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Hockey Canada CEO Scott Smith and entire board of directors step down

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After his three months at the helm of Hockey Canada were embroiled in controversy and the organization facing calls for major leadership change, Chief Executive Officer Scott Smith is out, “effective immediately.”

As well, the entire Hockey Canada board of directors has agreed to step down, “recognizing the urgent need for new leadership and perspectives.”

In a statement announcing the leadership team changes, Hockey Canada said that an “interim management committee will be put in place” to guide the organization until the next slate of directors appoints a new CEO. Smith had been leading the organization since July 1.

Appointing an entirely new board of directors is expected to happen “no later” than the recently-delayed election now scheduled for Dec. 17. The organization has made a call-out for candidates to “shape the future” of Hockey Canada.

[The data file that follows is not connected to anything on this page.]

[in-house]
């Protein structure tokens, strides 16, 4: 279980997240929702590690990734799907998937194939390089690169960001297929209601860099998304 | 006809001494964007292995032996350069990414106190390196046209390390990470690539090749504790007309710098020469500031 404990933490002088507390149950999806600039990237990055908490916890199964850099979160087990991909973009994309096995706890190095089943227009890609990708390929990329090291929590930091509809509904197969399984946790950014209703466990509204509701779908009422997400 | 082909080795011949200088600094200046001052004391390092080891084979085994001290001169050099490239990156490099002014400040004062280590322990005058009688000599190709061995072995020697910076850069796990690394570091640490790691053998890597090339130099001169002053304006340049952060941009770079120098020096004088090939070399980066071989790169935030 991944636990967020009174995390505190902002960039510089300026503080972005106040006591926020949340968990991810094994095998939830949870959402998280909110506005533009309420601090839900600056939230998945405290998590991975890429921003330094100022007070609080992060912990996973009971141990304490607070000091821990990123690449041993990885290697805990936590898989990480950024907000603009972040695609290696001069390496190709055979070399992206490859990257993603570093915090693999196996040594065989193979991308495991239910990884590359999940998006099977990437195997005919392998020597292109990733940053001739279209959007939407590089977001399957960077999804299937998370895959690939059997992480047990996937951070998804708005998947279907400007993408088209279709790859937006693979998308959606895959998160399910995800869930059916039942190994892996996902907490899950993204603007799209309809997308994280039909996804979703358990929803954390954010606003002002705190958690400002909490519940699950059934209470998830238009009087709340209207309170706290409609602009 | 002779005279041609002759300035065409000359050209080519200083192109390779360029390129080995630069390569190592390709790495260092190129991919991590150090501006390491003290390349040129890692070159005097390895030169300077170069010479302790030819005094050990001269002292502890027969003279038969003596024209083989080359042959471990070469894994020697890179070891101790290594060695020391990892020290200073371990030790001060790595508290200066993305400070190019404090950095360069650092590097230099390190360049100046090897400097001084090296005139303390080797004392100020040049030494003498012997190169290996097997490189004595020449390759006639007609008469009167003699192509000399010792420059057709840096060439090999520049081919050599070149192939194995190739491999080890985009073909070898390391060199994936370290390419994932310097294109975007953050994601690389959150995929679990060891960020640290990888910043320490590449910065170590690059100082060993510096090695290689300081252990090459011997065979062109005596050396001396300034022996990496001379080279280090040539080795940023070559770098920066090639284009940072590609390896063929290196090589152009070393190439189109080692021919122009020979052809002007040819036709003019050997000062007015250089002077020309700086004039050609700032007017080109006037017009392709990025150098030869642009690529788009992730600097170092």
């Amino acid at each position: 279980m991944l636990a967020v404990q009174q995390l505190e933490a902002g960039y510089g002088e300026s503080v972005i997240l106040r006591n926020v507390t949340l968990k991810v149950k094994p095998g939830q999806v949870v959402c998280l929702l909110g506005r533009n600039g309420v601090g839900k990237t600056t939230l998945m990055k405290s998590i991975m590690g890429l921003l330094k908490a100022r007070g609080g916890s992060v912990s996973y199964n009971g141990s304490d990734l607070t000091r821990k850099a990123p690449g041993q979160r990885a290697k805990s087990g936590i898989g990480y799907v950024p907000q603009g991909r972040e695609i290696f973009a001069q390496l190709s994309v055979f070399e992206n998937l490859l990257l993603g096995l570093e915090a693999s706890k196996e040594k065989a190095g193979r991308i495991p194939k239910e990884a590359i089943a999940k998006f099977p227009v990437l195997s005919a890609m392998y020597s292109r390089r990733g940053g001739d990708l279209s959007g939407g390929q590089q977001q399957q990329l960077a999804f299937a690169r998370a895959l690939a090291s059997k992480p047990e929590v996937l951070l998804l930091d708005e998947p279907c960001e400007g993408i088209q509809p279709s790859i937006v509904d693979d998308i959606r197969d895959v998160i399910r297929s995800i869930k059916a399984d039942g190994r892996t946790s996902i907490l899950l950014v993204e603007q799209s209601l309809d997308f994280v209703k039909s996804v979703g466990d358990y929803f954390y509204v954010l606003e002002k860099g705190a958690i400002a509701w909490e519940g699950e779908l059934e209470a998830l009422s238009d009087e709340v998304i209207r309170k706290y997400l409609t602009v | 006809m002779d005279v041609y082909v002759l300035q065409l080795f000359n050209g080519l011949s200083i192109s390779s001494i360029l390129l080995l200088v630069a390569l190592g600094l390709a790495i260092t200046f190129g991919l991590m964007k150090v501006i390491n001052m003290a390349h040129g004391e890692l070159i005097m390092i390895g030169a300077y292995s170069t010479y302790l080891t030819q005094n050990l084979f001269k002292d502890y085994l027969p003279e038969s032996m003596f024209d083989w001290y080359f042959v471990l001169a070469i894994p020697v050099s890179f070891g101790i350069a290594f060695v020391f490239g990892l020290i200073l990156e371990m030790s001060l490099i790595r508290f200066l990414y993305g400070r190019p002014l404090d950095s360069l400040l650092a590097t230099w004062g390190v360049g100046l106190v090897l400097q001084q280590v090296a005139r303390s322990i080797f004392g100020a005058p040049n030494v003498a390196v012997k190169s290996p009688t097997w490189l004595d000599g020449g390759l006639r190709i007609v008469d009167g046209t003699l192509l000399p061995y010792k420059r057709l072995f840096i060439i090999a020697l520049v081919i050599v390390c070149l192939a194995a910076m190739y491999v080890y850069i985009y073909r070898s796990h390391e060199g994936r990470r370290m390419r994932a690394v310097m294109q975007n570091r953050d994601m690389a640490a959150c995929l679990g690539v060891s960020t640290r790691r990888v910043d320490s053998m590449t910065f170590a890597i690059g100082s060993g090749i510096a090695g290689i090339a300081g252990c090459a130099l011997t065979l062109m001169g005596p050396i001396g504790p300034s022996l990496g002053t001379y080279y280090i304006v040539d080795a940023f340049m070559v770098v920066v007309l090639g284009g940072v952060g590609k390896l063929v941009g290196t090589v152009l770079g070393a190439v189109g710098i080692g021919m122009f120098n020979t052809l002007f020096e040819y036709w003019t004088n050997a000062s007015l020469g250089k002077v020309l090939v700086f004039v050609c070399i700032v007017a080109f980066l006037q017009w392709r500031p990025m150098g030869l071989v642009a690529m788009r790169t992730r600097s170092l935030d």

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The scandal stretches back to May of this year when TSN first reported that Hockey Canada had reached an undisclosed settlement with a woman who alleged she was sexually assaulted in London, Ont. by several members of the Canadian world junior hockey team, in 2018.

In June, the federal government froze its funding to Hockey Canada and ordered a financial audit. That month, federal politicians began examining Hockey Canada’s handling of alleged sexual assaults and lawsuit pay-outs.

It was then revealed by The Canadian Press in July that the organization’s “National Equity Fund” partly bolstered by minor hockey registration fees was used to pay for “uninsured liabilities,” such as sexual abuse claims, a practice the organization later confirmed it was halting.

Days later, another allegation of group sexual assault surfaced involving members of the Canadian world junior hockey team in 2003. While police and NHL investigations are underway, the allegations have not been proven in court.

As part of the House of Commons Heritage Committee’s ongoing study into “safe sport in Canada,” Sport Minister Pascale St-Onge and several key current and former Hockey Canada officials have appeared as witnesses on the matter.

The testimony heard and continuing headline-making handling of the scandal by Hockey Canada has prompted all parties to call for a change to senior leadership and a full airing of the facts, with a clear plan for reform.